Start List of Subjects
End List of Subjects
- Administrative practice and procedure
- Natural gas
- Reporting and recordkeeping requirements
By the Commission.
Commissioner Chatterjee is not participating.
Commissioner Danly is dissenting with a separate statement attached.
Commissioner Christie is concurring with a separate statement attached.
Issued: May 4, 2021.
Kimberly D. Bose,
In consideration of the foregoing, the Commission is amending part 157, chapter I, title 18, Code of Federal Regulations, as follows:
PART 157—APPLICATIONS FOR CERTIFICATES OF PUBLIC CONVENIENCE AND NECESSITY AND FOR ORDERS PERMITTING AND APPROVING ABANDONMENT UNDER SECTION 7 OF THE NATURAL GAS ACT
Start Amendment Part
1. The authority citation for Part 157 continues to read as follows: End Amendment Part
Start Amendment Part
2. Amend § 157.23 by revising paragraph (b) to read as follows: End Amendment Part
End Supplemental Information
Authorizations to Proceed with Construction Activities.
* * * * *
(b) If a timely request for rehearing raising issues reflecting opposition to project construction, operation, or need is filed, until:
(1) The request is no longer pending before the Commission;
(2) The record of the proceeding is filed with the court of appeals; or
(3) 90 days has passed after the date that the request for rehearing may be deemed to have been denied under 15 U.S.C. 717r(a).
The Following Will Not Appear in the Code of Federal Regulations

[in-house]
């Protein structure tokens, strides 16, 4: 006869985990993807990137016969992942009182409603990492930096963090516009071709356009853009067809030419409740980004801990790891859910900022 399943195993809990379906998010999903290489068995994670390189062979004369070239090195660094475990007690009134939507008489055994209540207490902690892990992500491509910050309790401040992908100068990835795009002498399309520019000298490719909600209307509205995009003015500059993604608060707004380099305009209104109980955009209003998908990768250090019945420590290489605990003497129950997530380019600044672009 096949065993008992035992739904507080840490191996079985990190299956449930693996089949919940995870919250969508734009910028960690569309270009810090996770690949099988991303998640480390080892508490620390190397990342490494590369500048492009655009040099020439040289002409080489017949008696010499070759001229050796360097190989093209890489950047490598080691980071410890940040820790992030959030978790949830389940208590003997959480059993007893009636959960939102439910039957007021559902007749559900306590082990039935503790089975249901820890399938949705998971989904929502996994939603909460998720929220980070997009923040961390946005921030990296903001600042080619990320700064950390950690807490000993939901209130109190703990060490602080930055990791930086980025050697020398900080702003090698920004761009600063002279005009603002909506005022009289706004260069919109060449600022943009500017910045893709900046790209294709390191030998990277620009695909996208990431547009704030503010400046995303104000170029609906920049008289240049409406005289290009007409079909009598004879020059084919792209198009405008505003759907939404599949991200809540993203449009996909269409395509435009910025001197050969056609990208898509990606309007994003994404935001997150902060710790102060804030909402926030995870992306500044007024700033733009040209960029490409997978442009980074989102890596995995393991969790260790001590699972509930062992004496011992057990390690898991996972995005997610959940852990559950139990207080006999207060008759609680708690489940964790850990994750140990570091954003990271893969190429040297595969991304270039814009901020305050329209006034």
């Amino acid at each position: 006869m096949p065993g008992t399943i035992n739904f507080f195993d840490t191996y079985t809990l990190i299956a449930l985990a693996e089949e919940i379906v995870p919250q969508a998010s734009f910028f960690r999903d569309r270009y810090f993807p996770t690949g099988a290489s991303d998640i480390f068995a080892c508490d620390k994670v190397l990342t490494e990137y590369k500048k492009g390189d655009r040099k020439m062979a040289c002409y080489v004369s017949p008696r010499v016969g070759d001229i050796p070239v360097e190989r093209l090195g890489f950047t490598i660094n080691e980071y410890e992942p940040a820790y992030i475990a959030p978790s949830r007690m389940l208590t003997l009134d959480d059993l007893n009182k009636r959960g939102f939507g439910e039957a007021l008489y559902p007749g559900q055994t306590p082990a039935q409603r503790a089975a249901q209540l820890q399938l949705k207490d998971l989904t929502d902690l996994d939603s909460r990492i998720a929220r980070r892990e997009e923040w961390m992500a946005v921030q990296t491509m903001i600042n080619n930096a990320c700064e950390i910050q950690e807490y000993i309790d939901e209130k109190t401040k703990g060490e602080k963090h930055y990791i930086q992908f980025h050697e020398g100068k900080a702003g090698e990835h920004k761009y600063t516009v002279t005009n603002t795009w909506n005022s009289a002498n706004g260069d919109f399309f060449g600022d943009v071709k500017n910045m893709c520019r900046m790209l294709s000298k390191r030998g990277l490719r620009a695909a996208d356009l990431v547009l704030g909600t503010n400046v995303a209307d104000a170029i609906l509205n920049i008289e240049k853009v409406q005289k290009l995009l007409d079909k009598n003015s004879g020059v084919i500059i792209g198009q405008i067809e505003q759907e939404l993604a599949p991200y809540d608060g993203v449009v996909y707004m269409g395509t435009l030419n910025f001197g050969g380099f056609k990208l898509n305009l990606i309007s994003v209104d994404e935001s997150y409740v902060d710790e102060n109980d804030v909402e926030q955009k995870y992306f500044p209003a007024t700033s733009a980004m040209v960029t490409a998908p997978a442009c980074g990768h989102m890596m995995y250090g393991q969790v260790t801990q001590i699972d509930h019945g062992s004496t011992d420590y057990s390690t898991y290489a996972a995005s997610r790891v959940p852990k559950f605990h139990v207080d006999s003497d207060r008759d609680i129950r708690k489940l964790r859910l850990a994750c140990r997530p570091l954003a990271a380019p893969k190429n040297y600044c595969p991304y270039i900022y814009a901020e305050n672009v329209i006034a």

Department of Energy
Federal Energy Regulatory Commission
Limiting Authorizations To Proceed With Construction Activities Pending Rehearing
DANLY, Commissioner, dissenting:
1. I dissent in full from today's order modifying and expanding Order No. 871.
As an initial matter, I write to state that I would grant rehearing on all matters and repeal the rule.
2. The Commission promulgated Order No. 871 on June 9, 2020, in advance of the decision in Allegheny Defense Project v. FERC,
the en banc proceeding before the U.S Court of Appeals for the District of Columbia Circuit (D.C. Circuit) that addressed longstanding objections to the Commission's practice of relying upon tolling orders to delay answering requests for rehearing.
In recognition of the injustice of the Commission's practice of tolling rehearing requests indefinitely, and that practice's consequent denial of an opportunity for litigants to perfect their appeals, the Commission issued Order No. 871 in an attempt to balance the interests of potential appellants with those of pipelines by delaying the issuance of notices to proceed with construction.